updated 9/26/2007 1:01:30 AM ET 2007-09-26T05:01:30

Anyone wanting to understand why Senator Hillary Rodham Clinton’s campaign is being praised these days in many quarters — including rival campaigns and the White House — needed to look no further than their televisions on Sunday morning. Mrs. Clinton appeared on five interview programs, the campaign equivalent of a home run.

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Mrs. Clinton appeared from her home and for the most part on her terms, primarily to talk about health care, wringing another day of what has been mostly positive coverage from the plan she announced Sept. 17.

Mrs. Clinton’s proposal came long after the ones put forward by former Senator John Edwards of North Carolina, and Senator Barack Obama of Illinois, and it was very much derivative of them. No matter; by the end of the week, her plan was, at least for the moment, defining the discussion — serving as a reminder that the Democratic presidential contest these days is to a considerable degree being defined by and around Mrs. Clinton.

Politicians and journalists inevitably try to simplify crowded political contests by identifying one candidate as a front-runner, long before a single American even votes. It is a designation that is often based on the most tenuous of evidence and one that often proves to be wrong.

Yet this time around, the Democrats would seem to have a leading candidate in the person of a certain former first lady.

“Of course she is the front-runner,” Joe Trippi, a senior adviser to Mr. Edwards, said of Mrs. Clinton. “By her lonesome.”

Mr. Trippi has been in politics for a long time and knows what he is doing. It is a good bet that in proclaiming Mrs. Clinton the front-runner, he is also trying to diminish Mr. Obama, putting Mr. Obama on the same level as Mr. Edwards. He was also no doubt raising expectations for Mrs. Clinton so that anything short of an outright victory would be seen as a stinging defeat for her in the Iowa caucuses.

But even putting aside the gamesmanship, it is hard to find someone who thinks Mrs. Clinton is not now the candidate to beat. Even President Bush reportedly told a group of television journalists last week that he thought she would win her party’s nomination.

Based on what?
But what is this assessment of front-runner status based on? And how realistic is it?

Typically, a candidate is adjudged a front-runner because he — or she — leads in the polls, has the most endorsements, is ahead in fund-raising, gets the most media attention, draws the biggest crowds and, well, just comes across as a front-runner.

Mrs. Clinton has been helped considerably by the perception in Democratic circles that she has outpaced her competitors at most of the candidate debates.

Yet Mrs. Clinton may be a good example of why the front-runner designation is so ephemeral. Mr. Obama has arguably outpaced her in fund-raising and crowds. Both Mr. Obama and Mr. Edwards have held their own in winning endorsements.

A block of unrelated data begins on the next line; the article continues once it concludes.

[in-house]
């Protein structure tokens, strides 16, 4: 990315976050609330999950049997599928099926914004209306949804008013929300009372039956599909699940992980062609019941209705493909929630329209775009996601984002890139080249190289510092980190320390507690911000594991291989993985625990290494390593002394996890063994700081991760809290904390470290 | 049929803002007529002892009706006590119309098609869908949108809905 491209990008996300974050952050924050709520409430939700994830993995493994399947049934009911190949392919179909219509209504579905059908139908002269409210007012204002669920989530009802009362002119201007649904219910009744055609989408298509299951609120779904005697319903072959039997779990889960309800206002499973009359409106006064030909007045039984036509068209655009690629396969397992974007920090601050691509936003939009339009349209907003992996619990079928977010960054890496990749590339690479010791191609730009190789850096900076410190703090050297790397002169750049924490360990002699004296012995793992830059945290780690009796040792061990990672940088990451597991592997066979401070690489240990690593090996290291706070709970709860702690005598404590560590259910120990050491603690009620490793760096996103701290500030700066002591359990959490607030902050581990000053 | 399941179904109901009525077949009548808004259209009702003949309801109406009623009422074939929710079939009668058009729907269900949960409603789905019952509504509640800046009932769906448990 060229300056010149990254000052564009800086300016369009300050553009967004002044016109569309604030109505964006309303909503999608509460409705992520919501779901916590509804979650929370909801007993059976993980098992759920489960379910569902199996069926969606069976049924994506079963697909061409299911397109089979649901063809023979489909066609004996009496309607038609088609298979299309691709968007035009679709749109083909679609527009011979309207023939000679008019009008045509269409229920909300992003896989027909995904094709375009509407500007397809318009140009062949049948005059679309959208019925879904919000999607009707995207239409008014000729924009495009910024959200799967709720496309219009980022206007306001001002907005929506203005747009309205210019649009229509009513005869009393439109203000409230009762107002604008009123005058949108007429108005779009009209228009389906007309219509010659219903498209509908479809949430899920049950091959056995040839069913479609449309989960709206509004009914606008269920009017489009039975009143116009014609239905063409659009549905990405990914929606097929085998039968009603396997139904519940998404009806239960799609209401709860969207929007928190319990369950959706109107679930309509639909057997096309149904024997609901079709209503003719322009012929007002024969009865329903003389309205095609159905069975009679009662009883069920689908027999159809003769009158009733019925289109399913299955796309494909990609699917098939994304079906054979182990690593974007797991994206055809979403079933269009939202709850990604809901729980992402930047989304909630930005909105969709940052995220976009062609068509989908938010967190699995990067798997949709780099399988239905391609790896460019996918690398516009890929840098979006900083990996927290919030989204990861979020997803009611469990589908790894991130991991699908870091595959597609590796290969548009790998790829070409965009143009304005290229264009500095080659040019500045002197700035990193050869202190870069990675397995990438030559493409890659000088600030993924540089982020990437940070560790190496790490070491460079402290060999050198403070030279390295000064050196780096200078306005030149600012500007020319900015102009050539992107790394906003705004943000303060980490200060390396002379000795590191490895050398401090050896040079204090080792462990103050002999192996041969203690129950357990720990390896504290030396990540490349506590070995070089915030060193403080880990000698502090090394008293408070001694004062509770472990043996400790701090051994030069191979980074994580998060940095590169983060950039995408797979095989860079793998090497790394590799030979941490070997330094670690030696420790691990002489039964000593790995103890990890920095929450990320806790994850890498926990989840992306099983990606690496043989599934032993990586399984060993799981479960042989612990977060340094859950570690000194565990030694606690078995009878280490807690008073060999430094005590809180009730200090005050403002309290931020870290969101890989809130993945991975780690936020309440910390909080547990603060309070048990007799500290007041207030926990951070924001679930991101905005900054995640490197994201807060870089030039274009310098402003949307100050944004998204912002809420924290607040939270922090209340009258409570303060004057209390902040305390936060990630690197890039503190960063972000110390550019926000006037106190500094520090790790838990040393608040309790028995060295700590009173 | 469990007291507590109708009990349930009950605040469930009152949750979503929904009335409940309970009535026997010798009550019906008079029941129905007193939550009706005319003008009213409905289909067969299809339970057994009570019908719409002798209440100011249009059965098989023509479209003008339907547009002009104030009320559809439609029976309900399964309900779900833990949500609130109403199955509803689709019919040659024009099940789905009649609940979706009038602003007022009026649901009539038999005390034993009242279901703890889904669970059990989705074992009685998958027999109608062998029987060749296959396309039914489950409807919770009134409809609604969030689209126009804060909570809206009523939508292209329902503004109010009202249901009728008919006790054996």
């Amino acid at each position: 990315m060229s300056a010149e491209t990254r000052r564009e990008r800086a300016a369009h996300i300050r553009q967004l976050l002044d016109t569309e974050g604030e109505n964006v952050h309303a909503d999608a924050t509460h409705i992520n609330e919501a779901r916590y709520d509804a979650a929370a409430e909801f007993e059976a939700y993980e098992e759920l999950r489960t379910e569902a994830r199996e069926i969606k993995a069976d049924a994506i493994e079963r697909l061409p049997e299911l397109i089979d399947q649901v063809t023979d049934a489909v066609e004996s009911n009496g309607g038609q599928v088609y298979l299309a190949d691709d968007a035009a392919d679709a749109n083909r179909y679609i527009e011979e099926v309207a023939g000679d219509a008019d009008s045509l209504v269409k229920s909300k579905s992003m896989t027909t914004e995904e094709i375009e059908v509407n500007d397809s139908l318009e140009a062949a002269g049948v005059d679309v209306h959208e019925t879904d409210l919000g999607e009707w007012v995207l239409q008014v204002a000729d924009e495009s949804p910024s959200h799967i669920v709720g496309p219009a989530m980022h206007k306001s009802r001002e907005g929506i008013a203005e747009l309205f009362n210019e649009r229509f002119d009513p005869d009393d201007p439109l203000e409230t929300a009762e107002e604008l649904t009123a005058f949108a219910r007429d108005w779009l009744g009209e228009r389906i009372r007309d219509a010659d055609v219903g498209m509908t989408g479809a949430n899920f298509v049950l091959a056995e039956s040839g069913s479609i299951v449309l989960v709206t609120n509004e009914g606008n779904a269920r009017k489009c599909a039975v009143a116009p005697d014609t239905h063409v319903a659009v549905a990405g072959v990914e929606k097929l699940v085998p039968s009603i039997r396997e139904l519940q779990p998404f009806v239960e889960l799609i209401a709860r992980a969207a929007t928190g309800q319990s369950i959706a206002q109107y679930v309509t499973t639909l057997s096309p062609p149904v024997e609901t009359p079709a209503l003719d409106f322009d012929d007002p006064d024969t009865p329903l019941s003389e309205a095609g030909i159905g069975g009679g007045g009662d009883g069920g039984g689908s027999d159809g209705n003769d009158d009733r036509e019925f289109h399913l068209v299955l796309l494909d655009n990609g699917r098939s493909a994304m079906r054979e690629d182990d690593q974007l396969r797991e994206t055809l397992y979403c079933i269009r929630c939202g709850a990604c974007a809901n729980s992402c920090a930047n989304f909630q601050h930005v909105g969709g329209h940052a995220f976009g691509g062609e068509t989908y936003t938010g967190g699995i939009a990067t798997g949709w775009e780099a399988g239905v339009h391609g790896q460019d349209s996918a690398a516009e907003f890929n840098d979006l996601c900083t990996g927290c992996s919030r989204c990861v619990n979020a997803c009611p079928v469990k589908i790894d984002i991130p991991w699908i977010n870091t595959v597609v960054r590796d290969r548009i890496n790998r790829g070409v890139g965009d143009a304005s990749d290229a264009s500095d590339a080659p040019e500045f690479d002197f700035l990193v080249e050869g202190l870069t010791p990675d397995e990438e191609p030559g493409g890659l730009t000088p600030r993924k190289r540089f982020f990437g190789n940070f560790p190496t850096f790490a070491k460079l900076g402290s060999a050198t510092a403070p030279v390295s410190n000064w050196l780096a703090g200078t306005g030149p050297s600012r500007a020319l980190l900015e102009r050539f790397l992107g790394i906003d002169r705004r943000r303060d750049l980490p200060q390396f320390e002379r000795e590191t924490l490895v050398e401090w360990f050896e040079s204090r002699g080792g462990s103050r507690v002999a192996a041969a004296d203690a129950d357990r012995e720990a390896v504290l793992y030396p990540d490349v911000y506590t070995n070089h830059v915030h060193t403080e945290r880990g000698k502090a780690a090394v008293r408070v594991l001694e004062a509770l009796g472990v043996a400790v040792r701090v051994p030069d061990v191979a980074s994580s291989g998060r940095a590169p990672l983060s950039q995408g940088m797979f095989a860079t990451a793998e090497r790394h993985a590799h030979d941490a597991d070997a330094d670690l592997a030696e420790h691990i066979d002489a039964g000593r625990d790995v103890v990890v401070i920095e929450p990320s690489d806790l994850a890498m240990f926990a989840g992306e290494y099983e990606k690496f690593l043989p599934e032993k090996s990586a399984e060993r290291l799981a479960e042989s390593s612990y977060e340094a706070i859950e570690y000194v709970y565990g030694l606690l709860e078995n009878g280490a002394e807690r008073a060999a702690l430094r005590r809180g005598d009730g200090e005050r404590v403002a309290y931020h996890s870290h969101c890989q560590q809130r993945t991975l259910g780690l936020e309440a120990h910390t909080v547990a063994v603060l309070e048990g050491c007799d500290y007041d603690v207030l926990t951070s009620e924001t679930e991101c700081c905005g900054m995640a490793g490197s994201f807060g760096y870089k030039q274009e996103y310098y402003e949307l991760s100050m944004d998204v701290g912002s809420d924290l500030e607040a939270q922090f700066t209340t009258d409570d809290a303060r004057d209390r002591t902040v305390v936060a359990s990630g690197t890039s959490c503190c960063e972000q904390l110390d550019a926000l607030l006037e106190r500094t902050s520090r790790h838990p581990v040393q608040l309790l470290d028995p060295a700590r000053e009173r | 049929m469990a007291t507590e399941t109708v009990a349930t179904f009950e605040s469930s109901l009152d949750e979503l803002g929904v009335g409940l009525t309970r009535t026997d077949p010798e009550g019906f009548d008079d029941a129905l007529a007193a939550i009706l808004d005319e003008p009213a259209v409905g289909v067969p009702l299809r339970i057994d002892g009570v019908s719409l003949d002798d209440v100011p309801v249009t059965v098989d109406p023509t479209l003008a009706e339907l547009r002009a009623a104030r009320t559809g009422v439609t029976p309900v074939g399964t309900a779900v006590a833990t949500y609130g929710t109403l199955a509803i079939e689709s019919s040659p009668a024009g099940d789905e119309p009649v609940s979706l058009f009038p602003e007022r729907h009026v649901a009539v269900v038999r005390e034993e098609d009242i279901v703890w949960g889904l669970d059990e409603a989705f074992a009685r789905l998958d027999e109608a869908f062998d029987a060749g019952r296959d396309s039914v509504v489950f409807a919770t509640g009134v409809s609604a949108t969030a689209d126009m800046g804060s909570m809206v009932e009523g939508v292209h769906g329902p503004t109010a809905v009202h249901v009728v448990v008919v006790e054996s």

Mrs. Clinton may have the lead in national polls and polls in New Hampshire. But most polls show a tight three-way race in Iowa, where many Democrats consider Mr. Edwards the, um, front-runner. Anyway, polls in Iowa and New Hampshire in the fall do not tell you very much about what is going to happen in January.

The truth is, there is no evidence that the Democratic primary voters have fallen head-over-heels for Mrs. Clinton. And any event that reminds Democratic voters of the lingering concerns about her could topple her from her perch.

Mrs. Clinton’s front-runner status is arguably as much a tribute to the quality of her campaign as to the candidate herself. Her campaign is filled with advisers and consultants who have done this before, including, obviously, her husband.

And she faces some potentially formidable opponents, starting with Mr. Obama. The criticism he has endured this year is that he does not have the experience to be president; the more relevant criticism may be that he may not have campaign experience yet to run for president.

Learning experiences
But presidential campaigns are learning experiences. And Mr. Obama seems to have learned from these last nine months on the campaign trail. He turned in what was widely seen as an impressive debate performance in Iowa two weeks back. He has personally rewritten his stump speech to deal with the questions of experience, and at least at one appearance — last week in Washington — it drew him long applause.

Should Mrs. Clinton falter, Mr. Edwards is expected to wield the argument that a white Southern man is far more electable in a general election than a woman or an African-American (though Mr. Edwards probably will not make the case quite that directly).

Mrs. Clinton’s advisers have clearly decided that being known as the front-runner is a good thing. It is a way to corral supporters and contributors; it helps to erase the idea that she is unelectable. But the evidence suggests that it is not necessarily helpful in predicting who the Democratic nominee is going to be.

Copyright © 2013 The New York Times


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